Thinking of Selling? Check Your Growth Plan


"Growth is never by mere chance; it is the result of forces working together." — James Cash Penney

To net the best results for your sale and make sure you don't leave with regrets, develop a growth strategy. Buyers want to see an upside to your business, and the seller wants to go out with momentum, knowing they have done all they wanted.


Two Reasons You Need A Growth Strategy

One, it provides a plan to fill the gap from your current value to your desired value. Two, it can lead to a no-regrets sale that meets your personal and financial goals.


Fill the Gap for Sellers

Once they develop an exit strategy, owners often realize that there is a gap between what their company is currently worth and what they'd like to sell it for. A growth strategy can help fill that gap.


For example, one of our clients who owned a dance studio had a current valuation of $5 million but wanted to sell her business for $20 million. Unfortunately, this left a $15 million gap between what our client wanted and what a buyer would likely pay. To fill that gap, she needed a plan to grow the company and find additional synergies that would allow her to expand.


We helped this client build a growth plan. In this case, we looked at her current clients—dance students—and found an underserved adjacent market with similar needs: gymnastics students. We discovered that several gymnastics students were looking for training like the training our client offered.

By adjusting her marketing plan, repackaging her services, and expanding into the fitness and the gymnastics markets, this client grew faster in the same region using the same staff. This helped her fill the gap between what she wanted and what a seller would likely pay.


A Growth Plan Can Lead to a "No-Regrets" Sale

Without a growth plan, you may not know if you're going in the right direction or how to change directions to get what you want from the sale. A growth plan allows you to track and measure your progress, so you don't get burned out when sales decline, go down a path that leaves you without growth, or go down a path that is not as marketable or attractive to buyers, resulting in a smaller return when you exit. If you don't have a growth plan, you'll never know what you're getting, from where you're getting it, or where your business is going. If you don't plan your outcome, you may regret your outcome.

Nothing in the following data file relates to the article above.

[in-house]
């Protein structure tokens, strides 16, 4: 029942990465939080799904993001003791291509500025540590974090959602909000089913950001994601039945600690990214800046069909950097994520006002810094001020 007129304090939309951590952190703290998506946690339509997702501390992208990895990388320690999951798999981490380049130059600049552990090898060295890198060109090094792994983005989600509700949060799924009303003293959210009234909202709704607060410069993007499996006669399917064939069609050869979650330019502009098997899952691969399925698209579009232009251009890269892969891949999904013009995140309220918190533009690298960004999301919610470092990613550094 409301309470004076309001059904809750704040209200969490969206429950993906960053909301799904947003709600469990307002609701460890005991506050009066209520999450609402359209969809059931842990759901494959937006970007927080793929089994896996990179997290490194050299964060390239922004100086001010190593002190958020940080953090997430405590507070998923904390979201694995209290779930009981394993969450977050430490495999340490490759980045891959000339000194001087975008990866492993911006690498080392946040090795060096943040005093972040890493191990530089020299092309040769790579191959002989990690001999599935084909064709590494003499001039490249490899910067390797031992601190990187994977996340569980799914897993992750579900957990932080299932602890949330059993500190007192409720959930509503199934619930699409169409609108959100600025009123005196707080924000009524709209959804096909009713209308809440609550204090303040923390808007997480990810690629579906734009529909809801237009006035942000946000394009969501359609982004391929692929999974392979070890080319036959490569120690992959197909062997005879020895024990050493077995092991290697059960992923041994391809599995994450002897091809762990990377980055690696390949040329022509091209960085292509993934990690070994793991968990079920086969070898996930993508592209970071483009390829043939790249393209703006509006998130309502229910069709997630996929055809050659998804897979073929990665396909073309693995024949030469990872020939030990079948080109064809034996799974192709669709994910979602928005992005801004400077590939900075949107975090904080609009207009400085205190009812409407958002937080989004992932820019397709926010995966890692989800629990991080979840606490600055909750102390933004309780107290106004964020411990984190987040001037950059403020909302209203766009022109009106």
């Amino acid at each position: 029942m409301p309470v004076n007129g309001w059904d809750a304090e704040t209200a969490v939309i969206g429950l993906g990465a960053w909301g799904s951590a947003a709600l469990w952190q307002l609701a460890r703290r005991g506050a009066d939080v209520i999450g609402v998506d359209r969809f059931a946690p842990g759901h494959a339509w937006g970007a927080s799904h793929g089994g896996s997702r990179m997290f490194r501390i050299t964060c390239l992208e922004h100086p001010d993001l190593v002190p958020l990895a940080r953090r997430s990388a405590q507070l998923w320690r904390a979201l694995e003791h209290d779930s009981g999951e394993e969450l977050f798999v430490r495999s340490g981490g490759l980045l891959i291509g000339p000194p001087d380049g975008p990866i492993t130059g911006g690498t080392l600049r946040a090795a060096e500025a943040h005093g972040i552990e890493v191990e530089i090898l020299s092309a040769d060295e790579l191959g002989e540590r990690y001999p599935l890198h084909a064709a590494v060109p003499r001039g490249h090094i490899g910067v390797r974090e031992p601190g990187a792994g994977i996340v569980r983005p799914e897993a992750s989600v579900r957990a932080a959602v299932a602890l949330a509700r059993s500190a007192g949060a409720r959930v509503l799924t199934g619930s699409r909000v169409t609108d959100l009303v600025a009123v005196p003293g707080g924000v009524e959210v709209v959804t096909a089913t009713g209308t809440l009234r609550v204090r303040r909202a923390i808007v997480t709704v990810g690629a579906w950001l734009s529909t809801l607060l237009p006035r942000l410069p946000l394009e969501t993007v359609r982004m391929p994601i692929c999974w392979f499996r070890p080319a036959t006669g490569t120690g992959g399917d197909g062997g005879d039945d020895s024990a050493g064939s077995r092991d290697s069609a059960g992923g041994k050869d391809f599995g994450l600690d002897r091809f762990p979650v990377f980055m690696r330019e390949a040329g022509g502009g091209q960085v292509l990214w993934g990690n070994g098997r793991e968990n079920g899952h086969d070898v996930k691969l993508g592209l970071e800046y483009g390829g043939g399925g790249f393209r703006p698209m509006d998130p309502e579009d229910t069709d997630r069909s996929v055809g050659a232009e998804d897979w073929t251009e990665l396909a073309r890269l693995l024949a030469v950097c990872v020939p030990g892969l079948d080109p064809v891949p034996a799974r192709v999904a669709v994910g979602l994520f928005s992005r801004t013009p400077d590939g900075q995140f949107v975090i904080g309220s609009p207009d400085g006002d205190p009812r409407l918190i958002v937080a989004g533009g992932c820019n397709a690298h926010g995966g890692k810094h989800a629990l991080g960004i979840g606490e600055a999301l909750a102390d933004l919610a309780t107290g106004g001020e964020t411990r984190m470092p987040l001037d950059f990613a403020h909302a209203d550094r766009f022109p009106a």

If you don't plan your outcome, you may regret your outcome.

Many sellers who think they want to sell develop an exit strategy, build a growth plan, and then think, "I actually don't want to sell." I'm not ready; maybe I can grow it faster now with a focused plan." They realize they love the industry they're in.


Sometimes, after building a growth plan, sellers find themselves more energized and want to grow and then look to acquire another company or bring on a new employee or partner to focus on their strengths and focus on the areas of the business they love. As a result, they decide not to sell now but to wait and grow first. You can build a growth plan that delivers your exit goals using the four simple steps outlined below.


Step One: Identify a Market

Look at your current client base. Are you selling your services to any similar businesses? Next, look at the products and services that each of your customers buys and ask, "Are they the same? If so, how are they the same? Do you work with competitors or possible partners that happen to work in the same industry? How do they market? How do they use your products and services?"


These questions will tell you if you can offer the same products to any adjacent markets—adjacent markets being clients that look similar to your existing clients. This can help you become stronger in the markets you're already serving while also allowing you to find new markets to offer what you are already offering to existing clients. After asking these questions, think about what you should be offering in addition to what you already offer.


To expand your list of potential clients, ask yourself, "What else might my current clients buy, and who else needs the same services?" Here are some questions to jumpstart this process:

  • How many customers do I have that are in the same industry or market?

  • What do they currently buy from my company?

  • Can I sell the same types of products and services to all of them?

  • Are there other adjacent markets that need the same types of offerings?

  • What do my clients need that I don't produce now?


You can get this data by sending a survey to key customers or asking them what other services they would like to see you offer. You can also suggest a new product and ask if your current clients might be interested in it. Here are 11 survey questions suggested by Forbes.


When you have a group of similar clients, you can market yourself as an industry expert instead of a generalist. This places you in a leadership position versus a position of being a jack of all trades and master of none.